## Temperature Scales

### Info

Author
Dan Holohan
Published
July 16, 2009

Most of the scientific concepts we take for granted nowadays started as an idea that some guy in a room came up with one day. Take temperature, for instance. Before we had thermometers no one knew how hot or cold it was outside. You'd go outside in July and say, "Boy, it's hot today! It must be, what . . . " And there you'd get stuck because the guy in the room hadn't yet given you the concept of temperature. You couldn't say that it was 98 in the shade. All you could do was mop your brow. Think about it; we base so much of what we do on the temperature inside and outside of our buildings. It's it strange to imagine a time before Fahrenheit.

Speaking of whom, I get very confused when I'm in Canada and Europe and someone on the TV tells me it's going to be a lovely 25 degrees on that day. I'm reaching for my overcoat until I realize he's talking Celsius, not Fahrenheit.

And actually, he's not even talking Celsius (even though we often call it that) because we don't use the Celsius scale nowadays. Anders Celsius was the guy that dreamt up that one. It was a long time ago (1742) and he decided to make the boiling point of water zero degrees and the freezing point of water 100 degrees. Hey why not? He was Anders Celsius and he could do what he pleased. His scale, right?

No one uses Celsius. We use the Centigrade scale but Celsius often gets credit, even though he had nothing to do with turning the scale upside-down to get to Centigrade. Doesn't seem fair, does it?

In the U.S., most of us are still swearing by Gabriel Fahrenheit. Gabe was a German merchant and the first guy to make a mercury thermometer. This was also a long time ago, 1721 to be exact. He had to come up with a scale to go along with his new thermometer, of course, and he needed to have fixed points on that scale, so this is what he did. He used as zero degrees the temperature of the coldest stuff he could imagine, a mixture of salt and sal-ammoniac. The other fixed point was the normal temperature of the human body, which he called 24 degrees Fahrenheit. He could do this because he was Gabe Fahrenheit. Who's going to argue the Fahrenheit scale with Gabe Fahrenheit?

Anyway, on this original Fahrenheit scale, water freezes at 8 degrees and boils at 54 degrees. Gabe took his thermometer around and showed it to people who had no concept of temperature measurement (now there's a sales job for you). Some of the people mentioned that the mercury moved very quickly past the numbers on the original Fahrenheit scale, so Gabe decided to give the scale more numbers. He multiplied everything by four and that's why water freezes at 32 and boils at 212. The normal temperature of the human body is actually 96 degrees Fahrenheit but we now call it 98.6 because Gabe is currently on the other side of lawn and not in a position to protest.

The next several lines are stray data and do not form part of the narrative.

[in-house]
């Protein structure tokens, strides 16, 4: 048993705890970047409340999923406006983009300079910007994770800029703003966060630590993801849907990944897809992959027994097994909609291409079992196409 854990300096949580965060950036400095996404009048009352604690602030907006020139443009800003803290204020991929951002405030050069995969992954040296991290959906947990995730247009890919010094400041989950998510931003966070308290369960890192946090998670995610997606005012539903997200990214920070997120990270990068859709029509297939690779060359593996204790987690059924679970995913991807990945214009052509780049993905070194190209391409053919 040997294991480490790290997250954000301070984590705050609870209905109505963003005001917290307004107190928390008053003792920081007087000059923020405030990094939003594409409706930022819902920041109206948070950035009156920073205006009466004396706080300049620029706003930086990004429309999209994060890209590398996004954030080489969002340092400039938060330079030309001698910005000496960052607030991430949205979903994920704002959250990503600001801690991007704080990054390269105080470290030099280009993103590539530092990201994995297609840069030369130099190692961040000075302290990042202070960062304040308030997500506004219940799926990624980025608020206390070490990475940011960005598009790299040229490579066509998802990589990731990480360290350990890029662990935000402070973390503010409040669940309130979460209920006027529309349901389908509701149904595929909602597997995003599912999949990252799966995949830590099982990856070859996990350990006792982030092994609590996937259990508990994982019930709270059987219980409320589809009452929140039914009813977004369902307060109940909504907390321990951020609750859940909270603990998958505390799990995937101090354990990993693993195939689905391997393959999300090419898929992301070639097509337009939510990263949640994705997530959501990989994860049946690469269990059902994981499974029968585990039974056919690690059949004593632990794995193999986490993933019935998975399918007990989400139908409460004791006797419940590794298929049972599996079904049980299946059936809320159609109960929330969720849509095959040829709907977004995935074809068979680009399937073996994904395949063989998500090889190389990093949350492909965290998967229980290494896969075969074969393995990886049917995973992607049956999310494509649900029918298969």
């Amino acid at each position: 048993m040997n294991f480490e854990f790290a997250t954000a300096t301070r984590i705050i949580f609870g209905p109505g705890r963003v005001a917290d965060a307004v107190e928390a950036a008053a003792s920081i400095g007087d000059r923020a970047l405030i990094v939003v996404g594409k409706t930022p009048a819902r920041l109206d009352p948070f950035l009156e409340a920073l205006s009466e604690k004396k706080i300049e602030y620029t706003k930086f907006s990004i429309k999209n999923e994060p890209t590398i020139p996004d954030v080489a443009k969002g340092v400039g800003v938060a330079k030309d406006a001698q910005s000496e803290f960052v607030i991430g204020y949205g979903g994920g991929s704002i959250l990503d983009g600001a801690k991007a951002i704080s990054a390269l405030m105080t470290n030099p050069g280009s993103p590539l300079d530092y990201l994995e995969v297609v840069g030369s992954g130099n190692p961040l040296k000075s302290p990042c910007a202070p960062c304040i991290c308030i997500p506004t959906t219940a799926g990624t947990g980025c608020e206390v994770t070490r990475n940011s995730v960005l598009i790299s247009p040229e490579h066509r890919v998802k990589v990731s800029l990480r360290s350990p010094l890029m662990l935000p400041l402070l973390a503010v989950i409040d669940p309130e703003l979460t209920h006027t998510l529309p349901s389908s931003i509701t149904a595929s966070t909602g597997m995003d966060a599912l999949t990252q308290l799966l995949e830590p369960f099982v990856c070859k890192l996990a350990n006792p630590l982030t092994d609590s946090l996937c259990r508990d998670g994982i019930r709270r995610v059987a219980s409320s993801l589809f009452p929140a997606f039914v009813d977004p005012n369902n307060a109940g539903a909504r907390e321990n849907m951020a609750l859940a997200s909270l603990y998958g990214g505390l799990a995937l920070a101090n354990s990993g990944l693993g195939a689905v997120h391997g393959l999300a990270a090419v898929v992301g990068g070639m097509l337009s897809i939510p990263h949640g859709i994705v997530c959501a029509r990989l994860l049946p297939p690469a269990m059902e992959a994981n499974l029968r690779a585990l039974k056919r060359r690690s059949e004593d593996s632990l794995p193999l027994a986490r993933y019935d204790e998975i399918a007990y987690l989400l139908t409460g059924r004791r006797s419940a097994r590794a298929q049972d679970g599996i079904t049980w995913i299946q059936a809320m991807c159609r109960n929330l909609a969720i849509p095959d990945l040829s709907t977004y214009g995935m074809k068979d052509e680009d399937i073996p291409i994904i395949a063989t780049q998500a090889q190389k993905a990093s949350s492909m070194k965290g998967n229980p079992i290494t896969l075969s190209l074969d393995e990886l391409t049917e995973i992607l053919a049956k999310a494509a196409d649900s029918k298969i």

The fun part of this (at least for me) is that this guy just made it all up. He could have called it anything and we would have gone along because he was Gabriel Fahrenheit. You could do the same if you were willing to work as hard at it as he did. Go ahead, establish the Schwartz Scale or the Murphy Meter. Knock yourself out. History will remember you forever!

Think of it. What makes a foot a foot, a yard a yard, a meter a meter? Someone just made these up one day, worked really hard, and convinced us all to go along. Why is a troy pound different from an avoirdupois pound? And isn't it amazing that people in different countries can get things done when it comes to engineering?

You say poTAto. I say poTAHto. But how do we all say HVAC?

There was a guy named Delisle who was also into thermometers. He introduced the Delisle scale (ever hear of it?) in 1724. He was following dead on the heels of Gabe Fahrenheit and he, like Celsius, decided to call the boiling point of water zero degrees. He also figured that 100 degrees should be the temperature of a cellar in the Paris Observatory. But on what day? Hmmm.

In spite of that wacky decision, this became the scale that Russia chose to use for many years. They eventually switched to the Reaumur scale. René Antoine Ferchault de Reaumur sold alcohol (not vodka) thermometers and the boiling port of water was 80 degrees on his scale. Much of France still uses this scale. Did you know that?

Isn't it amazing that we all managed to get where we got?

So who invented the Centigrade scale, which most of the world agrees is the most sensible scale of all? Well, that feat goes to Carl Linnaeus, a Swedish botanist who also established the modern binomial system (genus plus species) for naming plants and animals. The Centigrade scale was just something he came up with in his spare time. Imagine that.